Who is Brother Bob Flaherty? Former St. X teacher accused of sex crime

By Thomas Novelly
Louisville Courier Journal
August 23, 2018

Photo of the 1998 St. Xavier yearbook of Bro. Robert Flaherty.(Photo: Courier Journal)

Robert Flaherty, who is accused of sexually abusing a minor while teaching at a Catholic school in Baltimore in the 1980s, had significant involvement with students at Saint Xavier High School in Louisville in the 1990s.

The 71-year-old brother in the Catholic Xaverian order taught computer science and coached baseball at St. X from 1994 to 1999, school spokesman Mike Littell told the Courier Journal. 

He also taught physics and was the drama moderator, according to St. X yearbooks. Courier Journal archives show he was also the school's director of technology in 1998.

Flaherty has been suspended from active ministry and from his current teaching post at a Catholic school in Massachusetts pending the outcome of a Baltimore police investigation. 

Background: Former St. X teacher in Louisville accused of sexual abuse in Baltimore

Authorities have said little about that investigation, but St. X President Perry E. Sangalli in a Wednesday letter to parents said the abuse allegation dates to the mid-1980s — years before Flaherty joined the St. X faculty — and "does not involve a current or former student at Saint Xavier or from any of the schools to which Brother Bob was assigned." 

Littell said there had been no complaints or legal action taken against Flaherty during his time in Louisville.

It's unclear when the allegation was first made. Police learned of it in April, Baltimore police spokesman Jeremy Silbert told the Courier Journal. The Office of the State's Attorney for Baltimore City is also investigating, according to the Xaverian Brothers.

Louisville Metro Police said the agency is not coordinating with Baltimore's investigation. 

At St. X, Flaherty was actively involved in the school's theater productions, according to 1998 graduate Chris Hartman. 

Hartman, now director of the Louisville-based Fairness Campaign, said Flaherty directed the school's production of "The Secret Garden." He recalls that Flaherty was cast as the friar in a production of "Romeo and Juliet" but dropped out last minute. Hartman took his place. 

"He was a jovial guy who had a sharp sense of humor," Hartman told the Courier Journal. "I don't remember anything unusual, but I also remember him yelling a lot, which was common in the theater." 

Hartman expressed concern about an investigation of a St. X faculty member.

"It's surprising," Hartman said. "St. X ran a pretty tight ship in general, so this is something I would never have expected."  

Littell and Sangalli were both faculty members when Flaherty was at the school.

"We both knew him personally," Littell said. "He was like any of the other brothers. He was highly respected and he was an engaging educator in our school community."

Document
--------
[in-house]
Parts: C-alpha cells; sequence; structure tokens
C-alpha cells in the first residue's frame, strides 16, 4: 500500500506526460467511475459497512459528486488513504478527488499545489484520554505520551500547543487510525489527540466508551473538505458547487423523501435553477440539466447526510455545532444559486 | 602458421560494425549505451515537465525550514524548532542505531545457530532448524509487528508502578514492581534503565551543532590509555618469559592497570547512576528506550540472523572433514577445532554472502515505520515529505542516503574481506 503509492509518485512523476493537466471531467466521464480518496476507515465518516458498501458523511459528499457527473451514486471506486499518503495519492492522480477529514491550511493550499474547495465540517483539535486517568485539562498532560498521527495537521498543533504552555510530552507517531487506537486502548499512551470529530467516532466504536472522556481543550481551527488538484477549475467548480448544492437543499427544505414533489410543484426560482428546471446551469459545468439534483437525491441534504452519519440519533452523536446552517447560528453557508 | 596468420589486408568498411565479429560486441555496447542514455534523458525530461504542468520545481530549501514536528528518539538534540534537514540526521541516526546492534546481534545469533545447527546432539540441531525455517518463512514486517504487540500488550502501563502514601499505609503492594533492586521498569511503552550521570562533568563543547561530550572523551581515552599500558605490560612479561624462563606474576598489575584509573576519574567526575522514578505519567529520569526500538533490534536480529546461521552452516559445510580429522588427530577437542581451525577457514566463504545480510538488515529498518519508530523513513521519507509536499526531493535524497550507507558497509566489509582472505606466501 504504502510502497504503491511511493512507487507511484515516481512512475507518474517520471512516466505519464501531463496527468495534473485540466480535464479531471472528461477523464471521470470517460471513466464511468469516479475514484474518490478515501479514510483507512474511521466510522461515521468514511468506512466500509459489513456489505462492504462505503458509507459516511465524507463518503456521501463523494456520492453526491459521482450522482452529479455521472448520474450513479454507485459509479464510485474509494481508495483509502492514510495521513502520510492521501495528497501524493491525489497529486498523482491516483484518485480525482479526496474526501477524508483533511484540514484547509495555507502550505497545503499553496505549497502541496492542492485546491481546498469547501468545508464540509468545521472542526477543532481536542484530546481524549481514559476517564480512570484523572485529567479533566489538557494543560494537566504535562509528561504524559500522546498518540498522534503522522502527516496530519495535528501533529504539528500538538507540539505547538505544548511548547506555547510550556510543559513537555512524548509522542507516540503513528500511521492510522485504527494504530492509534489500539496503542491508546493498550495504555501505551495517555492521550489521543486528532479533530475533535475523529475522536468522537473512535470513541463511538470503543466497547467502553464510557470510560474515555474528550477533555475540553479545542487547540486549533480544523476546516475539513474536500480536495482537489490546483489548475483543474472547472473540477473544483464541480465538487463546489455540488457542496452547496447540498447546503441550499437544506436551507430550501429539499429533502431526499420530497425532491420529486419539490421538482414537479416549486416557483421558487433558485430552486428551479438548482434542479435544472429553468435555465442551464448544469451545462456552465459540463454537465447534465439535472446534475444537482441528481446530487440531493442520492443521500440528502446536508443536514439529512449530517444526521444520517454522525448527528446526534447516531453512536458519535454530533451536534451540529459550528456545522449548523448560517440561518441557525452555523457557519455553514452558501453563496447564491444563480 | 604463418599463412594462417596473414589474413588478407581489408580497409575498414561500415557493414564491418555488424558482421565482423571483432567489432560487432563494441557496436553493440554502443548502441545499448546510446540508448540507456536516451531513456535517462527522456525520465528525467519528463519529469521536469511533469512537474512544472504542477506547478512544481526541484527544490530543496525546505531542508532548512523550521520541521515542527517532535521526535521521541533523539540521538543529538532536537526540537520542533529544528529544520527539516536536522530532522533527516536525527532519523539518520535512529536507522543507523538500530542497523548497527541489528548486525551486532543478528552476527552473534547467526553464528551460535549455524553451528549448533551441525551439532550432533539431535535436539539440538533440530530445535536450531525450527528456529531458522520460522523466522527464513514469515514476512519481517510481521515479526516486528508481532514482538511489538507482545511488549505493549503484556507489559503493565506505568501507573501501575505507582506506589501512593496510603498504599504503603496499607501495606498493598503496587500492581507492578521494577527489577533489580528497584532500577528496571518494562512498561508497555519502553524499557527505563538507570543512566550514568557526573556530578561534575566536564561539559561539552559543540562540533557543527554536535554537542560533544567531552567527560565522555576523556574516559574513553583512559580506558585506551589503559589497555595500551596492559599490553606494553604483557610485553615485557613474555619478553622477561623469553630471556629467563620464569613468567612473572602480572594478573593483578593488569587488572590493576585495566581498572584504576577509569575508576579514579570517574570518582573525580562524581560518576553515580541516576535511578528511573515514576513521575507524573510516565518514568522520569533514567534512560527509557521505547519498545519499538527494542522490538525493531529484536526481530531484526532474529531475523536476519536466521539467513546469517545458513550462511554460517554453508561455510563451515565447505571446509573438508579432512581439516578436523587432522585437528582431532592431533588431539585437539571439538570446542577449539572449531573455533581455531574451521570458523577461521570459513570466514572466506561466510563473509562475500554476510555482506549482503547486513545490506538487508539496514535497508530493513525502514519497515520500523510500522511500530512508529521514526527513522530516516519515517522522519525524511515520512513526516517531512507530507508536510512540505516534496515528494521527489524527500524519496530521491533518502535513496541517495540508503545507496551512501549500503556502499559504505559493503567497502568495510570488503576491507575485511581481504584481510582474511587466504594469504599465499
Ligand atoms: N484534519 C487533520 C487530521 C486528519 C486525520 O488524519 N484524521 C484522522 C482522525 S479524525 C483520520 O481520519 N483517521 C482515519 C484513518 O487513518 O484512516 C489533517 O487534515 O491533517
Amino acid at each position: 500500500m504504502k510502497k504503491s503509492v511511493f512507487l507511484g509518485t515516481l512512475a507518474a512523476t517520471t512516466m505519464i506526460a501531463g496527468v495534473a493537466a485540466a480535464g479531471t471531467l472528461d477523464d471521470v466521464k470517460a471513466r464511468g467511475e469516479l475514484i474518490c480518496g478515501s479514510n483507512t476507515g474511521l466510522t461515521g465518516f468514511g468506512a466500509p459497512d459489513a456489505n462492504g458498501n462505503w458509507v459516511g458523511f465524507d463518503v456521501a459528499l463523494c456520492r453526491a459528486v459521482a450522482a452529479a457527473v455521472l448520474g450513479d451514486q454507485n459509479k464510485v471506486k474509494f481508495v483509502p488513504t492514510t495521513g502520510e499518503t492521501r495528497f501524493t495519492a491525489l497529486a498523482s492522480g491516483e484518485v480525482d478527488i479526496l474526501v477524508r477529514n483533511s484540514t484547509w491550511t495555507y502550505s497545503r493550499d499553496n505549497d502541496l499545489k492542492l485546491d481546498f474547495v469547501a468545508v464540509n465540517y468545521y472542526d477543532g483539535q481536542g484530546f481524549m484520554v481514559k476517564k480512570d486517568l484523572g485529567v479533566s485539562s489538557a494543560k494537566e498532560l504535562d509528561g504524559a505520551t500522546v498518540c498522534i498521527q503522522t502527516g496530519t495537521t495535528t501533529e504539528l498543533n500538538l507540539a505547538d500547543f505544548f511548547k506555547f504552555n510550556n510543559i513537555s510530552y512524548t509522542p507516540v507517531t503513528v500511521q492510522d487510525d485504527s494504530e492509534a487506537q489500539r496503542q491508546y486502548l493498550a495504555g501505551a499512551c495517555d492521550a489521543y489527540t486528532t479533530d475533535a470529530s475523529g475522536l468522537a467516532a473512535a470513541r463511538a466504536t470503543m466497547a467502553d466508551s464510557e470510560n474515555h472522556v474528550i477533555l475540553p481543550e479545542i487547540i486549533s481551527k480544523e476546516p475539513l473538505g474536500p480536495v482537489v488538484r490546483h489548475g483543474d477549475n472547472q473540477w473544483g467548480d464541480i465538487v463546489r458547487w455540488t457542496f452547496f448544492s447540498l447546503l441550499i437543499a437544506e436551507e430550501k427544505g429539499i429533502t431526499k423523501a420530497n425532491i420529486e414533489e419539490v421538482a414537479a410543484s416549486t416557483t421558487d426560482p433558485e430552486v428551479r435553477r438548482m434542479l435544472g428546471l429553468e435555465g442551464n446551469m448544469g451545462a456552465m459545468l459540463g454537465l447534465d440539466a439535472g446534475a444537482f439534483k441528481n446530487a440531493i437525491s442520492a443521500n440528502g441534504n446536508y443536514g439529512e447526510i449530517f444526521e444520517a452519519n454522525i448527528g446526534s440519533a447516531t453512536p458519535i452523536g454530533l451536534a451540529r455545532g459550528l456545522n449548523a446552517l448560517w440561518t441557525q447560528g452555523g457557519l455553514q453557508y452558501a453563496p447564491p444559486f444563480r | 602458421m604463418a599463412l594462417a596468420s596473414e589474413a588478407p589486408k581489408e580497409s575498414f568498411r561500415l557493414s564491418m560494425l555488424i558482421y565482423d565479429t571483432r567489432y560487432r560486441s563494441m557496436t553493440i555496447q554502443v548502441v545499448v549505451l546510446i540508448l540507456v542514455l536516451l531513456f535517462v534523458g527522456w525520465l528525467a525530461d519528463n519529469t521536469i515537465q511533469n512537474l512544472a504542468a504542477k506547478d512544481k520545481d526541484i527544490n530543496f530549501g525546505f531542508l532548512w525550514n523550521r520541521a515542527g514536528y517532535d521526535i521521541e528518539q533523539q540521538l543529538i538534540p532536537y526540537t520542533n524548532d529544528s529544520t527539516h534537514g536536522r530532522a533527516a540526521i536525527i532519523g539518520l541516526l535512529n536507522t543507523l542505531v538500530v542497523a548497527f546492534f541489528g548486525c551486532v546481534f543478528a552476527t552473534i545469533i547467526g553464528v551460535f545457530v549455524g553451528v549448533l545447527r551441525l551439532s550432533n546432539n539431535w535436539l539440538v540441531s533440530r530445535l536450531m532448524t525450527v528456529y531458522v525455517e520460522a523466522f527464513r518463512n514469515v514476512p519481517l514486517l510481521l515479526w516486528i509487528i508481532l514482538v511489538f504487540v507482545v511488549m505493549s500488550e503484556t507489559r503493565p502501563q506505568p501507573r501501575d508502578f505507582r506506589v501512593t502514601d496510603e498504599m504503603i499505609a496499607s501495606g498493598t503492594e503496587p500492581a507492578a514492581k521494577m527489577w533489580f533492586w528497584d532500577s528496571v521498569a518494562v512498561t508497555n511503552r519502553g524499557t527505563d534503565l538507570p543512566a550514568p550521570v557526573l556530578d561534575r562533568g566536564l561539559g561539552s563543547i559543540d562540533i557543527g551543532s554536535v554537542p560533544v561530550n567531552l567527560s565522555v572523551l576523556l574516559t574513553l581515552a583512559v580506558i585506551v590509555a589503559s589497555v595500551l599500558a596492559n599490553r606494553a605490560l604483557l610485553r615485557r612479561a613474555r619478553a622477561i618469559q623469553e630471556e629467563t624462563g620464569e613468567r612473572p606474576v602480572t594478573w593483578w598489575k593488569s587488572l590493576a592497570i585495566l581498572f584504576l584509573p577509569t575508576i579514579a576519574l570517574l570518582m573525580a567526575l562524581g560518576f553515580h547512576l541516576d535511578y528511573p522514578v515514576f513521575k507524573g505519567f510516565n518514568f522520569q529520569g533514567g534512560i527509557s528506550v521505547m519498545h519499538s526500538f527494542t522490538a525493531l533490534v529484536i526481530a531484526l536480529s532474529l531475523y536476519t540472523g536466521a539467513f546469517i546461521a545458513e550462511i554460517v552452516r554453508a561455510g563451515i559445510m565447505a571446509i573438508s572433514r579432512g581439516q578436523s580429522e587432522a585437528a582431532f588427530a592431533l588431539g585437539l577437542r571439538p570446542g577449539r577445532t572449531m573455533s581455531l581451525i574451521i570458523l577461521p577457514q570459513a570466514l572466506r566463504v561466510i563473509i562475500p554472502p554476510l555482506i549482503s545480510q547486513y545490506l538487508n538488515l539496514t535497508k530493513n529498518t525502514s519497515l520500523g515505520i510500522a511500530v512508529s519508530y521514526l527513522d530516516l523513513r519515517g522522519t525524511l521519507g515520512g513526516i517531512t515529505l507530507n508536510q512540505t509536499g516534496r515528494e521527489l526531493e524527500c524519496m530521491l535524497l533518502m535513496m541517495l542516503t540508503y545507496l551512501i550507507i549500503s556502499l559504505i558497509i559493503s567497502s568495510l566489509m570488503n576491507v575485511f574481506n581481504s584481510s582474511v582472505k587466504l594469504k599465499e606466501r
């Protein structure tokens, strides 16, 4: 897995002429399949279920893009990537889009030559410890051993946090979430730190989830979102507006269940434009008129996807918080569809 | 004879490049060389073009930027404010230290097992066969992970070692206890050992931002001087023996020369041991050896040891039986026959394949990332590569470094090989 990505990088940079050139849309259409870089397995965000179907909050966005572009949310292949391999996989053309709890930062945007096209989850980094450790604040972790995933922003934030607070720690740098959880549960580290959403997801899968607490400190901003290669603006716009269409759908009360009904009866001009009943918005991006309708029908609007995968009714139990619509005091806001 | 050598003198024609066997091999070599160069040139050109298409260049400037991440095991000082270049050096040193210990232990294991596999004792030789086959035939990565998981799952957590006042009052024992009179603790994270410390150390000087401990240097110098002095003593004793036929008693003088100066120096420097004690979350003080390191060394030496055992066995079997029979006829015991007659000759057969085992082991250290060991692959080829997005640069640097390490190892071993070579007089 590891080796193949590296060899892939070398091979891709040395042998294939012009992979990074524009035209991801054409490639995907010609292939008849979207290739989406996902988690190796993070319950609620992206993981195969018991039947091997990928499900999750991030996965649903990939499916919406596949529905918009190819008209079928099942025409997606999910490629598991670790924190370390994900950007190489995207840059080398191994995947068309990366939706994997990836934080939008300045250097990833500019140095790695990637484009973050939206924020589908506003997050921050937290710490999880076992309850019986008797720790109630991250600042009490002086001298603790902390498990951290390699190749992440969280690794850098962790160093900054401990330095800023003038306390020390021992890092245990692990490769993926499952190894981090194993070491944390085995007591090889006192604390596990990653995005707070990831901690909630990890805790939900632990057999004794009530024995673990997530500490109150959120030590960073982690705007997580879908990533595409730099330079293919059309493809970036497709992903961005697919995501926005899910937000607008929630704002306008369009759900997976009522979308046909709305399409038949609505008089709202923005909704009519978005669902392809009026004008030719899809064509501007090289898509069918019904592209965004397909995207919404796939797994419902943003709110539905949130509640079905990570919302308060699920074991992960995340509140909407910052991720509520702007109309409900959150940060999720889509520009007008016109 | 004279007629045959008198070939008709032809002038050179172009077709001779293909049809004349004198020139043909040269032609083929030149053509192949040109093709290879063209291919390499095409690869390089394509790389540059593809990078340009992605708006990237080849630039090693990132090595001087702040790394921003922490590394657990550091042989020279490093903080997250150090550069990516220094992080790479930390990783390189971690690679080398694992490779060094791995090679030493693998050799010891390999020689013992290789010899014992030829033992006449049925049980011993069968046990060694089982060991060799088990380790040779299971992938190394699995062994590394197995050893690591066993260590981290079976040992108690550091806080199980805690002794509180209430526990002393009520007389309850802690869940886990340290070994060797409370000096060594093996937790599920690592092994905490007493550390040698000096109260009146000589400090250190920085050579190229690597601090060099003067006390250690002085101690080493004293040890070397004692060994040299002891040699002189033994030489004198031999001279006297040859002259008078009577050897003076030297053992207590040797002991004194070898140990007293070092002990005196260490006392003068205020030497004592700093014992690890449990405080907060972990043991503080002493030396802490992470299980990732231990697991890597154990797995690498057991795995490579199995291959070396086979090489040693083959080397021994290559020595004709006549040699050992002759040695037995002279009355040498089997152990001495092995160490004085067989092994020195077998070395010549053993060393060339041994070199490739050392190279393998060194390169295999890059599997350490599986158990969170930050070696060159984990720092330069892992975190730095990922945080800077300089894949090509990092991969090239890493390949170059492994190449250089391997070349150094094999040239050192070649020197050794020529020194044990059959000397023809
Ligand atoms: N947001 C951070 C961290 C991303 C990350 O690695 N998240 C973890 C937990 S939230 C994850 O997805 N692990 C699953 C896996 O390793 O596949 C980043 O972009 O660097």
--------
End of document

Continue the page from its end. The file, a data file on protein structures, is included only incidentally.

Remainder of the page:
He said there was nothing suspect about Flaherty's time on campus or his move to Louisville from Baltimore. 

"The brothers moved around a lot back then," Littell said. "There had been no indication of any misconduct before he came here." 

Read this: Louisville's Archbishop Kurtz: Priest sex abuse report is 'deeply painful'

Flaherty joined the Xavarian lay ministry in 1979 and taught at Mount St Joseph in Baltimore from 1980 until he moved to Louisville in 1993, according to the Xavarian Brothers.

After leaving St. X in 1999, he joined the faculty of St. John's Preparatory School, an all-boys Catholic school in Danvers, Massachusetts. He returned to Mount St. Joseph in Baltimore, teaching from 2008 to 2010, before going back to St. Johns in 2010.

All three schools are run by the Xavarian Brothers.

St. John's Preparatory spokeswoman Beth Forbes told the Courier Journal the school had heard nothing about abuse allegations before Flaherty began teaching there.

“The Xaverian Brothers continue to cooperate fully with the civil authorities in their investigation of this allegation,” the order's Brother Edward Driscoll wrote in a statement.

The Baltimore-based Xaverian Brothers operates schools around the country and is separate from the Archdiocese of Baltimore.

A spokeswoman for the Archdiocese of Louisville said late Wednesday that the archdiocese was sorry to learn of the allegation. 

"We have confidence in the Xaverian Brothers and their efforts to cooperate with the civil authorities in this matter," spokeswoman Cecelia Price said. 

In his letter to St. X parents, Sangalli urged anyone having knowledge of misconduct of any kind to report it, and he asked for prayers for all victims of abuse.

"Student safety and well-being are paramount at Saint Xavier," he wrote. "Policies and procedures, in addition to Safe Environment Training and other professional development requirements for faculty and staff, are in place to ensure a healthy, formative environment and culture for our young people. If anyone has knowledge of misconduct of any kind, I urge you to report such behavior to civil authorities."

The allegation against Flaherty is the latest in a wave of scrutiny of the Catholic Church. Last week, a Pennsylvania grand jury reported that hundreds of priests had sexually abused more than 1,000 victims and that church officials covered up the allegations. 

Kate Talerico contributed reporting. Thomas Novelly:, 502-582-4465. Support strong local journalism by subscribing today:













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